Subsea risers are tubular members extending from the sea surface to seafloor. One option when encasing a drill string during drilling a well subsea, a riser typically spans between a drilling rig to a subsea wellhead mounted on the seafloor. The riser usually remains coupled to the subsea wellhead until after the well is completed. Fluids produced from the well generally flow from the wellhead into a flow line that discharges into a manifold connected to flow lines from other wellheads. Fluids converging in the manifold are delivered to above the sea surface via a main flow line. Over time, a producing well typically undergoes maintenance or workover procedures that require a riser be reconnected to the wellhead, this is usually asmaller diameter that can act as a conduit for wellbore fluids during well testing or a conduit for tools and gauges etc during well workover operations, so that the well can be accessed from above the sea surface. During such maintenance procedures theriser can be connected to drilling rig or a surface vessel on its upper end. In either instance, the riser is redeployed from a storage site or manufacturing facility and transported to the wellhead being maintained, which is a time consuming and costlystep.

SUMMARY OF THE INVENTION

Disclosed herein is an apparatus for and method of subsea operations. In an example a method of deploying a riser is disclosed that includes initially running the riser from a conventional vessel, mobile drilling rig, or other site. In anexample embodiment, the riser incorporates buoyancy such it can be moved from a given location or well site to another well site or location. Also, the riser can be parked subsea for a period of time then moving and mounting the riser onto a wellhead. An upper end of the riser can then be coupled to a facility above sea surface and the wellhead can be accessed from above the sea surface through the riser. The method may optionally include providing a riser mount on the seafloor on which the riser isparked. In an alternative example, a riser section can be attached to the upper end of the riser. In another alternative embodiment, a beacon can be emitted from the parked riser so that the riser can be located subsea. Alternatively, the riser can beparked onto a subsea wellhead. An optional buoyancy module can be added on the riser for maintaining the riser in a substantially vertical orientation. The steps of moving the riser from a parking location to a wellhead can be repeated.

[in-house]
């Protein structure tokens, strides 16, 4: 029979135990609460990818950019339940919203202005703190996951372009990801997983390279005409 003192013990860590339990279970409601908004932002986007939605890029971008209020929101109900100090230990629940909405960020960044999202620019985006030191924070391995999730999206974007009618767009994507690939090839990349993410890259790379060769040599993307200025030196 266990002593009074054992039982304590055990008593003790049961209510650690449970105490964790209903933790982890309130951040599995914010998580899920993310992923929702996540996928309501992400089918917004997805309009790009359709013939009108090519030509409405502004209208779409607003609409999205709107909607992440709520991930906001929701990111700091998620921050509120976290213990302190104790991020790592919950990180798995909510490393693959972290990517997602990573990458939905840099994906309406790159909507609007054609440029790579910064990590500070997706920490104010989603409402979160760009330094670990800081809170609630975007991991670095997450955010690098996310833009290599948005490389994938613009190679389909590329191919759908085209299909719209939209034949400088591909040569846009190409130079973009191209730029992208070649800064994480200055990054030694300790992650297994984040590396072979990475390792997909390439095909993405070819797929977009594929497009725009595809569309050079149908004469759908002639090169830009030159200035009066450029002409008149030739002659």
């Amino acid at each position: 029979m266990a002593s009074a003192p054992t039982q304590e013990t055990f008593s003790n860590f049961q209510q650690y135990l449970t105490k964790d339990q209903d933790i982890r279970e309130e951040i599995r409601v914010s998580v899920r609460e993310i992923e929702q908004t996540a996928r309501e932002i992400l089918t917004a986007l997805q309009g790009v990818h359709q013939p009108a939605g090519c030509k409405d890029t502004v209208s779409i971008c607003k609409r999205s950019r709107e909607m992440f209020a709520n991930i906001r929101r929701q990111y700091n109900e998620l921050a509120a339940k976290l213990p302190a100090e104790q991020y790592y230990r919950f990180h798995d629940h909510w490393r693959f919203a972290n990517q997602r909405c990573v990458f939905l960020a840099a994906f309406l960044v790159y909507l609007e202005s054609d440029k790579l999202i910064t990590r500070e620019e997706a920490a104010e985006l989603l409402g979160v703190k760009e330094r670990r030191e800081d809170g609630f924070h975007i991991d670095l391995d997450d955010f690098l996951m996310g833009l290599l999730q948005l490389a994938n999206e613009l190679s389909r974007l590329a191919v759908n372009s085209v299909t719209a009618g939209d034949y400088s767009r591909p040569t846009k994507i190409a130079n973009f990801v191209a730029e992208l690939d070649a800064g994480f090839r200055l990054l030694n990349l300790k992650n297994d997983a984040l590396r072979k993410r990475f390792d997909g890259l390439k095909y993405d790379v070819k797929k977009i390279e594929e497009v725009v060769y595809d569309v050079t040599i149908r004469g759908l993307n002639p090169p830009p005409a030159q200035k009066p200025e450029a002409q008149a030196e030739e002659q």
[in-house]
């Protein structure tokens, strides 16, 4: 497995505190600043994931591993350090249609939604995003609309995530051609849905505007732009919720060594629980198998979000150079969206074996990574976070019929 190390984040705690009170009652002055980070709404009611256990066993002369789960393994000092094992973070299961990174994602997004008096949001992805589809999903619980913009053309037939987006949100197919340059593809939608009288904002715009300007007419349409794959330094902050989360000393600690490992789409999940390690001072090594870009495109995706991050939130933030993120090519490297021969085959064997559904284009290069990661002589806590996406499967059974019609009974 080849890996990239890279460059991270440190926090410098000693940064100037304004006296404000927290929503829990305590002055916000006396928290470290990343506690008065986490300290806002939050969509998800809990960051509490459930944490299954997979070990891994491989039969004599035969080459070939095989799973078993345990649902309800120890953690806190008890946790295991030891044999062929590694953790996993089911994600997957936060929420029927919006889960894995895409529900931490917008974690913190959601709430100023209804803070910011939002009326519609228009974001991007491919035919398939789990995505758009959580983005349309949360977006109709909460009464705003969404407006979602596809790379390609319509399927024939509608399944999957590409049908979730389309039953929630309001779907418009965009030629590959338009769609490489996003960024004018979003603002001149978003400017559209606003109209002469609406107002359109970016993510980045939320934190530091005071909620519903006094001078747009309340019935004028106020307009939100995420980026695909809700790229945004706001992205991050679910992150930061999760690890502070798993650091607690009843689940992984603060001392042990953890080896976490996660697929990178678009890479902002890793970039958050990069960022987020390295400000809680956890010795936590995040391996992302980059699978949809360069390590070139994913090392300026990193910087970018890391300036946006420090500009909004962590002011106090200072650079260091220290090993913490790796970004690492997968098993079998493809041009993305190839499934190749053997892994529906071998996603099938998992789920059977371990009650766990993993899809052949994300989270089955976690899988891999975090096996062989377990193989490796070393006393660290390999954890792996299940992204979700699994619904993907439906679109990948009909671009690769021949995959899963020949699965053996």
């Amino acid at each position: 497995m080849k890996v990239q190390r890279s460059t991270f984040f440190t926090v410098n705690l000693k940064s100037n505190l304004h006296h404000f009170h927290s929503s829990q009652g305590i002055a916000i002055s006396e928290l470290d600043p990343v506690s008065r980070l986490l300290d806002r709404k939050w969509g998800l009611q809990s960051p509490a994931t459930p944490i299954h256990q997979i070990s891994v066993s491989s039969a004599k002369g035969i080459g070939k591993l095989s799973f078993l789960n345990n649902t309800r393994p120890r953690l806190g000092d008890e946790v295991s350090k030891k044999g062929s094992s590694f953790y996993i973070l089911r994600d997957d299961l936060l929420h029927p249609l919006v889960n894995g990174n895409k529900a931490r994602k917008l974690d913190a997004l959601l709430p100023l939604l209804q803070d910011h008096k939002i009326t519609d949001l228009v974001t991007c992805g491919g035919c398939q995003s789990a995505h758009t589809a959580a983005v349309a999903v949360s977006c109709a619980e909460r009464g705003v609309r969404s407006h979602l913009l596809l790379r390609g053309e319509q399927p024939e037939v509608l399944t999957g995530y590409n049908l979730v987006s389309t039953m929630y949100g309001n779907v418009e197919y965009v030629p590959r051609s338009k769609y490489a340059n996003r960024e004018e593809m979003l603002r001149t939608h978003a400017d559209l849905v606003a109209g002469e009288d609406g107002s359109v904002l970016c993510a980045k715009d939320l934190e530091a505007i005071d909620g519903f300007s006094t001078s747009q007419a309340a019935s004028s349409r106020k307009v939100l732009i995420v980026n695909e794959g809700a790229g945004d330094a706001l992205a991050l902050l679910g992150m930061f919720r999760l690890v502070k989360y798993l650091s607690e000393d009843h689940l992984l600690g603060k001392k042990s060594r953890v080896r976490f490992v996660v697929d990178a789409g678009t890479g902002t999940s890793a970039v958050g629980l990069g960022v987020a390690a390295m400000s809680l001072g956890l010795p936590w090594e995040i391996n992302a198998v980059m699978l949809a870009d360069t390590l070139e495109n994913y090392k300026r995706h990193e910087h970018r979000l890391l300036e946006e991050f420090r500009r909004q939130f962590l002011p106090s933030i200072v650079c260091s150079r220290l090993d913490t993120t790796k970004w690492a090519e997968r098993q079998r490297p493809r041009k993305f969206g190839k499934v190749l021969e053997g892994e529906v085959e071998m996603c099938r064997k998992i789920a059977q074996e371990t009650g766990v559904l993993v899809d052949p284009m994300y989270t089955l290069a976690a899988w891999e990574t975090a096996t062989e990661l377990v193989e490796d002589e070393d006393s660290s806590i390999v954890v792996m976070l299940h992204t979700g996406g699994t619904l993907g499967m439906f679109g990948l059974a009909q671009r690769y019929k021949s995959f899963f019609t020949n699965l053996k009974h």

Yet further disclosed is a riser assembly that includes a riser mount set in the seafloor and spaced apart from a proximate wellbore. The riser assembly includes a riser section having a lower end selectively parked on the riser mount andselectively engagable with a subsea wellhead positioned on the wellbore. A riser extension can selectively connect between an upper end of the riser section and a vessel at sea level, so that when the riser section is engaged with the wellhead and theriser extension is connected to the riser section, the wellhead is accessible through the riser section and riser extension from the vessel. A beacon can be included on the riser section. Optionally, a buoyancy module can be provided on the risersection that has a chamber selectively containing a gas.

BRIEF DESCRIPTION OF THE DRAWINGS

FIG. 1 is a side schematic view of an embodiment of a subsea exploration/production riser in accordance with the present disclosure.

FIG. 2 is a side schematic view of the riser of FIG. 1 being moved from a parked to a deployed position.

FIG. 3 is a side schematic view of an example embodiment of the riser of FIG. 2 in a deployed position.

DETAILED DESCRIPTION OF THE INVENTION